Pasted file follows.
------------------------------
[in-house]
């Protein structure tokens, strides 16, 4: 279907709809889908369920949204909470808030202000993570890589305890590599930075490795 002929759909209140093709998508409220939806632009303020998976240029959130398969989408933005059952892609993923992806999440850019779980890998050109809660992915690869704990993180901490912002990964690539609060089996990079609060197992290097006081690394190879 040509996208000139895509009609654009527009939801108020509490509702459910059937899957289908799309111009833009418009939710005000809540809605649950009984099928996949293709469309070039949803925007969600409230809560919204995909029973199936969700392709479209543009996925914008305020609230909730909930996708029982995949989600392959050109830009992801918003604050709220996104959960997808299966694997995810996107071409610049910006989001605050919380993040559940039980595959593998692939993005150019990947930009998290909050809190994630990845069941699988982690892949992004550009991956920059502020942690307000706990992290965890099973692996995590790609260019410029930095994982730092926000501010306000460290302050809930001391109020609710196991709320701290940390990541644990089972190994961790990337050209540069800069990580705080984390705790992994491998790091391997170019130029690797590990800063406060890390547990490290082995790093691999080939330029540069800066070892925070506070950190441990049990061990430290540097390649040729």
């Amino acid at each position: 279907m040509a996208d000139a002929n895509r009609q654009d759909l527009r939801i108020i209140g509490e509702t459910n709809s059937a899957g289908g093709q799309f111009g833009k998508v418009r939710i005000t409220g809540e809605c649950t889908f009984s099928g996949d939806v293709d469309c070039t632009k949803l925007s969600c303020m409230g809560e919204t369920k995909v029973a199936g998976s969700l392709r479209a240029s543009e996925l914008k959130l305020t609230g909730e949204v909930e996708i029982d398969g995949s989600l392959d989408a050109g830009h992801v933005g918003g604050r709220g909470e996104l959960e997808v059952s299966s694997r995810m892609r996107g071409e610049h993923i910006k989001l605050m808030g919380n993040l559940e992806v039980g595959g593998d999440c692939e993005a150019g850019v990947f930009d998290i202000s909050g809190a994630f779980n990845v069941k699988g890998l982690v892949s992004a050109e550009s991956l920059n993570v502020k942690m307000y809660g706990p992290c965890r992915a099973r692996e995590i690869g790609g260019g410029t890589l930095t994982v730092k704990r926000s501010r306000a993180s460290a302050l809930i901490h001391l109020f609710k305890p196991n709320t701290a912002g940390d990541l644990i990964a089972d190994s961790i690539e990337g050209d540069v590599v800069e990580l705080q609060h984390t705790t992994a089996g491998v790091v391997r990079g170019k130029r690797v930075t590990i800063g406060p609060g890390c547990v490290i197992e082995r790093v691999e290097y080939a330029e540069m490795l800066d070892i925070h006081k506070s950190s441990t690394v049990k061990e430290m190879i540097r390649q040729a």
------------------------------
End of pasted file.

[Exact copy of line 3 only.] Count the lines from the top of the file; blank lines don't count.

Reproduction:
């Amino acid at each position: 279907m040509a996208d000139a002929n895509r009609q654009d759909l527009r939801i108020i209140g509490e509702t459910n709809s059937a899957g289908g093709q799309f111009g833009k998508v418009r939710i005000t409220g809540e809605c649950t889908f009984s099928g996949d939806v293709d469309c070039t632009k949803l925007s969600c303020m409230g809560e919204t369920k995909v029973a199936g998976s969700l392709r479209a240029s543009e996925l914008k959130l305020t609230g909730e949204v909930e996708i029982d398969g995949s989600l392959d989408a050109g830009h992801v933005g918003g604050r709220g909470e996104l959960e997808v059952s299966s694997r995810m892609r996107g071409e610049h993923i910006k989001l605050m808030g919380n993040l559940e992806v039980g595959g593998d999440c692939e993005a150019g850019v990947f930009d998290i202000s909050g809190a994630f779980n990845v069941k699988g890998l982690v892949s992004a050109e550009s991956l920059n993570v502020k942690m307000y809660g706990p992290c965890r992915a099973r692996e995590i690869g790609g260019g410029t890589l930095t994982v730092k704990r926000s501010r306000a993180s460290a302050l809930i901490h001391l109020f609710k305890p196991n709320t701290a912002g940390d990541l644990i990964a089972d190994s961790i690539e990337g050209d540069v590599v800069e990580l705080q609060h984390t705790t992994a089996g491998v790091v391997r990079g170019k130029r690797v930075t590990i800063g406060p609060g890390c547990v490290i197992e082995r790093v691999e290097y080939a330029e540069m490795l800066d070892i925070h006081k506070s950190s441990t690394v049990k061990e430290m190879i540097r390649q040729a």